Vulnerability research in embedded systems relies either on emulation or physical devices. As hardware can be costly and difficult to obtain, emulation is an appealing option, however access to emulation tools faces its own challenges as well. Prior to attempting to emulate a device, much key knowledge about the subject must be acquired. Furthermore, vendors create software components in tandem with hardware, and so achieving a viable level of emulation can be quite difficult.
While some tools exist that assist researchers in emulating firmware, these tools are mostly related to more recent hardware. There are plenty of embedded devices still in use that are ten or more years old, and the tools necessary to emulate such hardware are usually unavailable or simply don't exist. Our research focuses on devices based on Windows CE 6, an aging operating system widely used by embedded systems including industrial and medical devices.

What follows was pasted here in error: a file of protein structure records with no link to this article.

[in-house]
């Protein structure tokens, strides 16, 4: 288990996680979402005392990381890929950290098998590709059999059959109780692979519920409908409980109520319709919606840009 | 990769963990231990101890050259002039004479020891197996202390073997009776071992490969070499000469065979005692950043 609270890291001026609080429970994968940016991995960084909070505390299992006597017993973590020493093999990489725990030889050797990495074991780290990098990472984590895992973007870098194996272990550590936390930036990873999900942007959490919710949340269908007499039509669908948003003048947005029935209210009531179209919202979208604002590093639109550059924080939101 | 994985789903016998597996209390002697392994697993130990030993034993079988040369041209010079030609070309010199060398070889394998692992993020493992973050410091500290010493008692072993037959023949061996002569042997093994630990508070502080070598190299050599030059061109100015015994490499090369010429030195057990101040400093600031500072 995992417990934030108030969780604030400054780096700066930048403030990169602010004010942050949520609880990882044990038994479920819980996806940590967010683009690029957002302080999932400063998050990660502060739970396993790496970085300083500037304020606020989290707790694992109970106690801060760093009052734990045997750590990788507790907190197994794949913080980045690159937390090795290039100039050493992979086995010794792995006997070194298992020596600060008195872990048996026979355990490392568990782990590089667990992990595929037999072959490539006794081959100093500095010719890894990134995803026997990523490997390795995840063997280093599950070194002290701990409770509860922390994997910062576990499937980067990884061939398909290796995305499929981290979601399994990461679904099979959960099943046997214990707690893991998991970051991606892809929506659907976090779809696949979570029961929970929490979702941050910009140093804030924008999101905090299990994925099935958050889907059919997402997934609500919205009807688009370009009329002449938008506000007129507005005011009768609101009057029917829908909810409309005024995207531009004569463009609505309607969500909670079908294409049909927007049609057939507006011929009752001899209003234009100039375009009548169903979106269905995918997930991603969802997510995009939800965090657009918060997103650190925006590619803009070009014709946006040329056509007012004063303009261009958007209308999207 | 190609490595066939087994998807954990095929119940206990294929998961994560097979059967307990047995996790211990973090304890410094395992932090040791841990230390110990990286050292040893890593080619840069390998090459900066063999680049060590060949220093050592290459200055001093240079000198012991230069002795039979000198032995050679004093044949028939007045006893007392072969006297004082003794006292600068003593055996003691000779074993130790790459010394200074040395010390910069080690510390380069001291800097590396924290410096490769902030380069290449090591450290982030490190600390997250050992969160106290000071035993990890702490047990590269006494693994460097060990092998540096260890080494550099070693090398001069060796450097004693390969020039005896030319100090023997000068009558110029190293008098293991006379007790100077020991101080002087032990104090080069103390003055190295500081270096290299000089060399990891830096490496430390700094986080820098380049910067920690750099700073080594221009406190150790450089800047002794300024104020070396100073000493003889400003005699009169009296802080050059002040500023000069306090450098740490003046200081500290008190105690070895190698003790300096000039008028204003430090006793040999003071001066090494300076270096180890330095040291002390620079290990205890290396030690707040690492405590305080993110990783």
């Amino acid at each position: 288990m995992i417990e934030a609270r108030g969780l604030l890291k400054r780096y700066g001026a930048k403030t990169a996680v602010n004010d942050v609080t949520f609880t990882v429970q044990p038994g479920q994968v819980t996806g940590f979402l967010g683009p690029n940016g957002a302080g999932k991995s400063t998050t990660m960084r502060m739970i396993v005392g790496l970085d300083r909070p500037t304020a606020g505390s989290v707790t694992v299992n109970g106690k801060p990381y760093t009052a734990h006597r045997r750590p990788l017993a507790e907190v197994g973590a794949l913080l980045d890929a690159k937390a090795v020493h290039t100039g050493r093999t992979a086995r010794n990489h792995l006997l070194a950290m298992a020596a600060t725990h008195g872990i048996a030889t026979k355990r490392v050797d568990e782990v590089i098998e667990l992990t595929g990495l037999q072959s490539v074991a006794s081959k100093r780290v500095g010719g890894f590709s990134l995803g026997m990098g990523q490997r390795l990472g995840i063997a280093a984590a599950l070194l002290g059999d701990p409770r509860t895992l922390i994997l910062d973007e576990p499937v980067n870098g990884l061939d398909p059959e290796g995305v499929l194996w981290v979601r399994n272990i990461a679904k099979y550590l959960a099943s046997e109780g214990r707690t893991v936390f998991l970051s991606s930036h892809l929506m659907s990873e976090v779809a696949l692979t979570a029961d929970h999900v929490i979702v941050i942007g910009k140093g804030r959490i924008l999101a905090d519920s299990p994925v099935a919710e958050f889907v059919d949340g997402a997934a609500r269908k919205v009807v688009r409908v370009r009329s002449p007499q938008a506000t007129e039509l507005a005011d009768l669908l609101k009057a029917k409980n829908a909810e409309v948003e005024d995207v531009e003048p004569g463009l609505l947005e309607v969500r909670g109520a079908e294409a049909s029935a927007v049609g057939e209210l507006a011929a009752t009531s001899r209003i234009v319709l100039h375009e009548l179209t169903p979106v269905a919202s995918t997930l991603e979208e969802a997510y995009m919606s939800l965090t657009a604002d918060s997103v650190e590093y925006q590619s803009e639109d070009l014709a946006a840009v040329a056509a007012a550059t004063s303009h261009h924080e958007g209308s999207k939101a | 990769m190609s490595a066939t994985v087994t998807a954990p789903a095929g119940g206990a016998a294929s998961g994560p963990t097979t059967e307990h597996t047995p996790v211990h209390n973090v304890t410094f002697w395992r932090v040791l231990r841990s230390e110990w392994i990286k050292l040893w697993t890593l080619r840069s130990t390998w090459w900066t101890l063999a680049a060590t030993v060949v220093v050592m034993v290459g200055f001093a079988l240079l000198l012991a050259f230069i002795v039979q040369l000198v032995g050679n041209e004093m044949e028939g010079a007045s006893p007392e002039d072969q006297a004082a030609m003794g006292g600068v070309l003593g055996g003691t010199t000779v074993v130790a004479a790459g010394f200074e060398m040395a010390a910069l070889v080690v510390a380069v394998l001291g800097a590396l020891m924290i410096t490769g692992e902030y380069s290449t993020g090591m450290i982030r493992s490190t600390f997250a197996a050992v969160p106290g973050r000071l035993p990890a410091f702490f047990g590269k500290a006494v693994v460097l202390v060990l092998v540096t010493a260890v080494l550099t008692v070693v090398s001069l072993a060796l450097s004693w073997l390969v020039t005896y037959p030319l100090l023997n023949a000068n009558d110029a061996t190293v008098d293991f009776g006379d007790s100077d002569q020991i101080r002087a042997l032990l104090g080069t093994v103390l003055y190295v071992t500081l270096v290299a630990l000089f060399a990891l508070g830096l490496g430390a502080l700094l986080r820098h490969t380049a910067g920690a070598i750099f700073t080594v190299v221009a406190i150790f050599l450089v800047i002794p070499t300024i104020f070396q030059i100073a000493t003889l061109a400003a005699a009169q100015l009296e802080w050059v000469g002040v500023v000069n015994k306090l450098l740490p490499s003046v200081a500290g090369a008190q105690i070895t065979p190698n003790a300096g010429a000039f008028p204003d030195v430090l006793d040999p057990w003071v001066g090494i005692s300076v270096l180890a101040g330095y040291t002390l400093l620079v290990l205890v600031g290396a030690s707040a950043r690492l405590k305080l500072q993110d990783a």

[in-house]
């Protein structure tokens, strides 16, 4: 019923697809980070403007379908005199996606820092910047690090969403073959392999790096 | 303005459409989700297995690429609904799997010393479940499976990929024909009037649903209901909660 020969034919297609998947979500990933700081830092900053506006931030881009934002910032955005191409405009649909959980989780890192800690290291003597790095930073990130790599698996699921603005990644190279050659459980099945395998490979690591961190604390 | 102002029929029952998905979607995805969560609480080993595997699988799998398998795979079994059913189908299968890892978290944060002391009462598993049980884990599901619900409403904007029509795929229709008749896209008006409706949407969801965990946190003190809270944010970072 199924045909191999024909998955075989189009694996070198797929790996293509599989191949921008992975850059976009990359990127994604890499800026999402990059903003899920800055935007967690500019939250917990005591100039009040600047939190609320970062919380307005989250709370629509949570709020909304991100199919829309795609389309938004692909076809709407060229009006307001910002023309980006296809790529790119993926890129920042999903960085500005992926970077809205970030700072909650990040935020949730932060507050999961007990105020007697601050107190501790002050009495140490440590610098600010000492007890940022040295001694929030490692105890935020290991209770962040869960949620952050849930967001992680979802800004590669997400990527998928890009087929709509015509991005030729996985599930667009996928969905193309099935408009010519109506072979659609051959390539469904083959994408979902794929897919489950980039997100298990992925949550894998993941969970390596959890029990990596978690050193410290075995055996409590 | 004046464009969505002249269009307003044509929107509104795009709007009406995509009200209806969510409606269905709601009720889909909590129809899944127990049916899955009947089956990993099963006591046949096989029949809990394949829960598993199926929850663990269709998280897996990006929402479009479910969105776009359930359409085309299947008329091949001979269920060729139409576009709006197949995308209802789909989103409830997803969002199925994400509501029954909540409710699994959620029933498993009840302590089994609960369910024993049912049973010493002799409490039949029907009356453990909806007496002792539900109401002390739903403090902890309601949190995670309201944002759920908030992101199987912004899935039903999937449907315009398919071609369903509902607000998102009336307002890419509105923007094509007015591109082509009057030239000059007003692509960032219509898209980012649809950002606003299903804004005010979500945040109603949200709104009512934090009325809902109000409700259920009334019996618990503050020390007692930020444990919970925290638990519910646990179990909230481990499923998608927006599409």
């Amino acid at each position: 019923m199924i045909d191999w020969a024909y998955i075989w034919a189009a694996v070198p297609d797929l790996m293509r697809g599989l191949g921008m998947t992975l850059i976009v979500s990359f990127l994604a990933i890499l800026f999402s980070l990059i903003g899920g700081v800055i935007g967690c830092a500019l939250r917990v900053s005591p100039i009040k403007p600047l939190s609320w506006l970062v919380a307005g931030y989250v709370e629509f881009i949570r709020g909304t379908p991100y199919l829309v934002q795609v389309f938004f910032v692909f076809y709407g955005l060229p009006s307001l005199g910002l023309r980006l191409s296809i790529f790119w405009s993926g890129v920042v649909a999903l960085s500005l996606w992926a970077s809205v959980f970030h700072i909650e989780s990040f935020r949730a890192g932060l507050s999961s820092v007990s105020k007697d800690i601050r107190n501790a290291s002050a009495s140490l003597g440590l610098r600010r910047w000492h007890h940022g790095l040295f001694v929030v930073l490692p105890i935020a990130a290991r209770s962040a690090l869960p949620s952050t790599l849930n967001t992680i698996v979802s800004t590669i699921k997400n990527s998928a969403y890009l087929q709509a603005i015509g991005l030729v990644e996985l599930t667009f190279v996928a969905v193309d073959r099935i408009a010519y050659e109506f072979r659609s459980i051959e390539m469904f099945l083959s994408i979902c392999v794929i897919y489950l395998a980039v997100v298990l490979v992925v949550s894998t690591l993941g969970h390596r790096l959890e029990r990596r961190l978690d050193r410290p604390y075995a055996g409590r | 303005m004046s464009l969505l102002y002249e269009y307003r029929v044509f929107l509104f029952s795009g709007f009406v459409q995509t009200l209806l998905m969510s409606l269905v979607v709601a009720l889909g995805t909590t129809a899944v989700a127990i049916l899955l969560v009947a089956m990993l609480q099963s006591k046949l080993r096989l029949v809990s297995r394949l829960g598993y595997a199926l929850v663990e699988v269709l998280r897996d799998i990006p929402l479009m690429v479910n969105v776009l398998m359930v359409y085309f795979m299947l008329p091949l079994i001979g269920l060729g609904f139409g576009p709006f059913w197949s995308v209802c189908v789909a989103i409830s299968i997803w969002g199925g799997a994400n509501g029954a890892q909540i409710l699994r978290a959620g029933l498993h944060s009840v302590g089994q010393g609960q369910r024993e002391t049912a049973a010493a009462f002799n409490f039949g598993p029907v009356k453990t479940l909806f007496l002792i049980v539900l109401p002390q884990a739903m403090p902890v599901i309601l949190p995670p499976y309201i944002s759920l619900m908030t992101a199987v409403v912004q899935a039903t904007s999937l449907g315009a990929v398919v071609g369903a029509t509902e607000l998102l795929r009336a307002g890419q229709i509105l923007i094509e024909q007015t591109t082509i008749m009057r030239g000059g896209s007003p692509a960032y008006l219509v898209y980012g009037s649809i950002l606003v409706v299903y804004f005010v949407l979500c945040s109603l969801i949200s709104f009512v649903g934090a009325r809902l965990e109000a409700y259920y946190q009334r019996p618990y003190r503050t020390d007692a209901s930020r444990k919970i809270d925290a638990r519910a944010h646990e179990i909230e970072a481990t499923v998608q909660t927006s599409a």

We propose two methods to enable full emulation of any given Windows CE 6 device. First, we demonstrate a case of emulation in which we use binary patching, including kernel drivers of the device's image. While successful for a specific device, this method is laborious and unpractical as there is much variation between devices. We propose another method: "Static Reconstruction of Relocation Information for Stripped Windows Binaries". This allows researchers to run any given CE6 binaries, extracted from any image, in a environment where researchers can have full control.
In this talk, we will also show how our emulation methods allows us to transplant any given kernel-mode binaries into our controlled environment. We will also show how we can use this method to our advantage, transplanting a specific vendor's HMI runtime, with its own drivers, into our environment, allowing us to study deeply into this HMI without its hardware.
Ta-Lun Yen is an independent researcher with interests in reverse engineering, protocol analysis, wireless security, embedded & IoT/ICS device security. Been a member of a Taiwanese InfoSec community "UCCU Hacker". Presented at various conferences & events including HITCON, Black Hat, CODE BLUE. Joined Trend Micro (TXOne Networks) in 2019 with focus on offensive security.